This is a very warm and serene evening, and the surface of the pond is perfectly smooth except where the skaters dimple it, for at equal intervals they are scattered over its whole extent, and, looking west, they make a fine sparkle in the sun. Here and there is a thistle(?)-down floating on its surface, which the fishes dart at, and dimple the water, - delicate hint of approaching autumn, when the first thistle-down descends on some smooth lake’s surface, full of reflections, in the woods, sign to the fishes of the ripening year. These white faery vessels are annually wafted over the cope of their sky. Bethink thyself, O man, when the first thistle-down is in the air. Buoyantly it floated high in air over hills and fields all day, and now, weighed down with evening dews, perchance, it sinks gently to the surface of the lake. Nothing can stay the thistle-down, but with September winds it unfailingly sets sail. The irresistible revolution of time. It but comes down upon the sea in its ship, and is still perchance wafted to the shore with its delicate sails. The thistle-down is in the air. Tell me, is thy fruit also there? Dost thou approach maturity? Do gales shake windfalls from they tree? But I see no dust here as on the river.
First frost in our garden. Passed in boat within fifteen feet of a great bittern, standing perfectly still in the water by the riverside, with the point of its bill directly up, as if it knew that from the color of its throat, etc., it was much less likely to be detected in that position, near weeds.
As I am now returning over Lily Bay, I hear behind me a singular loud stertorous sound which I thought might have been made by a cow out of order, twice sounded. Looking round, I saw a blue heron flying low, about forty rods distant, and have no doubt the sound was made by him.
The ghost-horse (Spectrum) is seen nowadays, - several of them. All these high colors in the stems and leaves and other portions of plants answer to some maturity in us. I presume if I am the wiser for having lived this season through, such plants will emblazon the truth of my experience over the face of nature, and I shall be aware of a beauty and sweetness there.
Has not the mind, too, its harvest? Do not some scarlet leaves of thought come scatteringly down, though it may be prematurely, some which, perchance, the summer’s drought has ripened, and the rain loosened? Are there no purple reflections from the culms of thought in my mind?
Soaking rain last night, straight down. When the wind stirs after the rain, leaves that were prematurely ripe or withered begin to strew the ground on the leeward side. Especially the scarlet leaves of the cultivated cherry are seen to have fallen. Their change, then, is not owing to drought, but commonly a portion of them ripens thus early, reminding us of October and November. When, as I go to the post-office this morning, I see these bright leaves strewing the moist ground on one side of the tree and blown several rods from it into a neighboring yard, I am reminded that I have crossed the summit ridge of the year and have begun to descend the other slope. The prospect is now toward winter. These are among the first-fruits of the leafy harvest.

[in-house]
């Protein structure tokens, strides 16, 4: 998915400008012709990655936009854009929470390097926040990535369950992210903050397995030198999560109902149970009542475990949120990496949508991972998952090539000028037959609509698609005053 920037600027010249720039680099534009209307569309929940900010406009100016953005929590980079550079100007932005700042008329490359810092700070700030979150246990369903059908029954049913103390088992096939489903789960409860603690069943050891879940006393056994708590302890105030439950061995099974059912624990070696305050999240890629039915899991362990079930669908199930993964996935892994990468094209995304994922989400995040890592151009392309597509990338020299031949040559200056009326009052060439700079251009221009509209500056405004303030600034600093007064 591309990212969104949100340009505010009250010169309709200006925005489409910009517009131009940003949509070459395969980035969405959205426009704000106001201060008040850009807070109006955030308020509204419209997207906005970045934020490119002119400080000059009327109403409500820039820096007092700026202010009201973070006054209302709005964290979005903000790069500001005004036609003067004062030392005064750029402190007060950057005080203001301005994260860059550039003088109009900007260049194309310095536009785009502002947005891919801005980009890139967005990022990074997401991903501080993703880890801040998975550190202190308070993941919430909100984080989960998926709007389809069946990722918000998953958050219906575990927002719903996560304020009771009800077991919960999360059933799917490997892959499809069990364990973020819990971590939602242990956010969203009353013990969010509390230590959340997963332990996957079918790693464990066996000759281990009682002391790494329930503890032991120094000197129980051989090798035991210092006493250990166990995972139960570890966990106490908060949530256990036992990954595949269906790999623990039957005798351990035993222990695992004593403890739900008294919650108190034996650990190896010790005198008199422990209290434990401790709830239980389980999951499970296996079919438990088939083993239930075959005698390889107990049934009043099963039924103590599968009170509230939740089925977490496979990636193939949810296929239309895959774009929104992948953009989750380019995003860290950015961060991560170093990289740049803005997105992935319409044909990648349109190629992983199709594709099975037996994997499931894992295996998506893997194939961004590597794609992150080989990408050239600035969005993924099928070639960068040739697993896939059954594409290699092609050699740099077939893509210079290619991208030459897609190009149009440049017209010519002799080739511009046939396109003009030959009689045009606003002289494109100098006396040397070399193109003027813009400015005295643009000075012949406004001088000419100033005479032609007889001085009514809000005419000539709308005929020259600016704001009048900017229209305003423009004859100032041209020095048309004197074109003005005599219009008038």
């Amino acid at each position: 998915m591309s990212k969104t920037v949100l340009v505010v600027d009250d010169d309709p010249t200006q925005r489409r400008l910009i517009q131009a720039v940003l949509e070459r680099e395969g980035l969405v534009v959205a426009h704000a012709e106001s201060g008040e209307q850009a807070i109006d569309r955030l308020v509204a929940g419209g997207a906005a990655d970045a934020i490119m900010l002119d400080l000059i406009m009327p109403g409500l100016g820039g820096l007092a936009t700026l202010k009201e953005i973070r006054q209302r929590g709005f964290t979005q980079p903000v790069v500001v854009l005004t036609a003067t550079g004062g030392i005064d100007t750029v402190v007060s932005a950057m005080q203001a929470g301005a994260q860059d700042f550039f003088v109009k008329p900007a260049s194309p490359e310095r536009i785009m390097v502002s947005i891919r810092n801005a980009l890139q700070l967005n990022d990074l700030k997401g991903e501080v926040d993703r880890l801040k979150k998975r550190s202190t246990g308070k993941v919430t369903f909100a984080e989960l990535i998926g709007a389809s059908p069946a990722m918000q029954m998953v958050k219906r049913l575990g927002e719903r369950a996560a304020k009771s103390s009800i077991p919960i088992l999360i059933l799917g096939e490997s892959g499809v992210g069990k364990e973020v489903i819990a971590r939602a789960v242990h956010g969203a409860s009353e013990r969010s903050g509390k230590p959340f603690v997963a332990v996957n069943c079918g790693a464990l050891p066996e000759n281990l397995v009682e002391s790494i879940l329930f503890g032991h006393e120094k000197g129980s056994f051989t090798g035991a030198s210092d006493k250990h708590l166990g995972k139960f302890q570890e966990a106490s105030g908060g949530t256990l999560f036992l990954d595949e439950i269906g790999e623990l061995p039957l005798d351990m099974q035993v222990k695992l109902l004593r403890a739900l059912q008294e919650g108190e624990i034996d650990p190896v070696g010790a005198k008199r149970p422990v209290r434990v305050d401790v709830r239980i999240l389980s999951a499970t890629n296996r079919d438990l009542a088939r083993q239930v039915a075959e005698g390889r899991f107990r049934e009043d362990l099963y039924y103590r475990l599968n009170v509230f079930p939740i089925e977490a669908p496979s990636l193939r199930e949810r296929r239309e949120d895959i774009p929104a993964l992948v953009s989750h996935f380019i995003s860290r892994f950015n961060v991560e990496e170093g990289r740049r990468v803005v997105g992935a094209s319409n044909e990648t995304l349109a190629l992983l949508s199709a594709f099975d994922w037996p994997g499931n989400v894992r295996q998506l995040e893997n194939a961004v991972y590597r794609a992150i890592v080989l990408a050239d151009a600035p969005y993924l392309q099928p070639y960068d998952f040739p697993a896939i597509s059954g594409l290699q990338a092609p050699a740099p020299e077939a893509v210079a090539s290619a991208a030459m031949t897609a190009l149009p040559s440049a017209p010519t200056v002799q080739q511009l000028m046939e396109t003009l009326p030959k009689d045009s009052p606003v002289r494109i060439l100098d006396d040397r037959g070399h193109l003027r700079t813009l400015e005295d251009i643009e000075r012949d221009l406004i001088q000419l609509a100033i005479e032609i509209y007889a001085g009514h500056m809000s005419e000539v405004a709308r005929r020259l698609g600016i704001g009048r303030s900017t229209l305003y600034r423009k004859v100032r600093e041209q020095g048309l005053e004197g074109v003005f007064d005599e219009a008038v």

The sharp whistling note of a downy woodpecker, which sounds rare; perhaps not heard since spring.
Think what refuge there is for me before August is over, from college commencements and society that isolates me! I can skulk amid the tufts of purple wood grass on the borders of the Great Fields! Wherever I walk this afternoon the purple-fingered grass stands like a guide-board and points my thoughts to more poetic paths than they have lately travelled.
In Dennis’s field this side the river, I count about one hundred and fifty cowbirds about eight cows, running before their noses and in odd positions, awkwardly walking with a straddle, often their heads down and tails up a long time at once, occasionally flying to keep up with a cow, over the heads of the others, and following off after a single cow. They keep close to the cow’s head and feet, and she does not mind them; but when all went off in a whirring (rippling?) flock at my approach, the cow (about whom they were all gathered) looked off after them for some time, as if she felt deserted.
P. M. - To Conantum.
The small sempervirens blackberry in prime in one place. Aster puniceus and Diplopappus umbellatus, how long? Calamagrostis coarctata not quite, end of Hubbard’s meadow wood-path. Panicum virgatum, say two or three weeks. Leersia, or cut-grass, some time, roadside, Corner road, by brook.
Saturday. To Walden to bathe at 5:30 A. M. Traces of the heavy rains in the night. The sand and gravel are beaten hard by them. Three or four showers in succession. But the grass is not so wet as after an ordinary dew. The Verbena hastata at the pond has reached the top of its spike, a little in advance of what I noticed yesterday; only one or two flowers are adhering. At the commencement of my walk I saw no traces of fog, but after detected fogs over particular meadows and high up some brooks’ valleys, and far in the Deep Cut the wood fog. First muskmelon this morning.
The other day, as I was going by Messer’s, I was struck with the pure whiteness of a tall and slender buttonwood before his house. The southwest side of it for some fifty or more feet upward, as far as the outer bark had recently scaled off, was as white, as distinct and bright a white, as if it had been painted, and when I put my finger on it, a white matter, like paint not quite dry, came off copiously, so that I even suspected it was paint. When I scaled off a piece of bark, the freshly exposed surface was brown. This white matter had a strong fungus-like scent, and this color is apparently acquired after a little exposure to the air. Nearly half the tree was thus uninterruptedly white as if it had been rounded and planed and then painted. No birch presents so uniformly white a surface.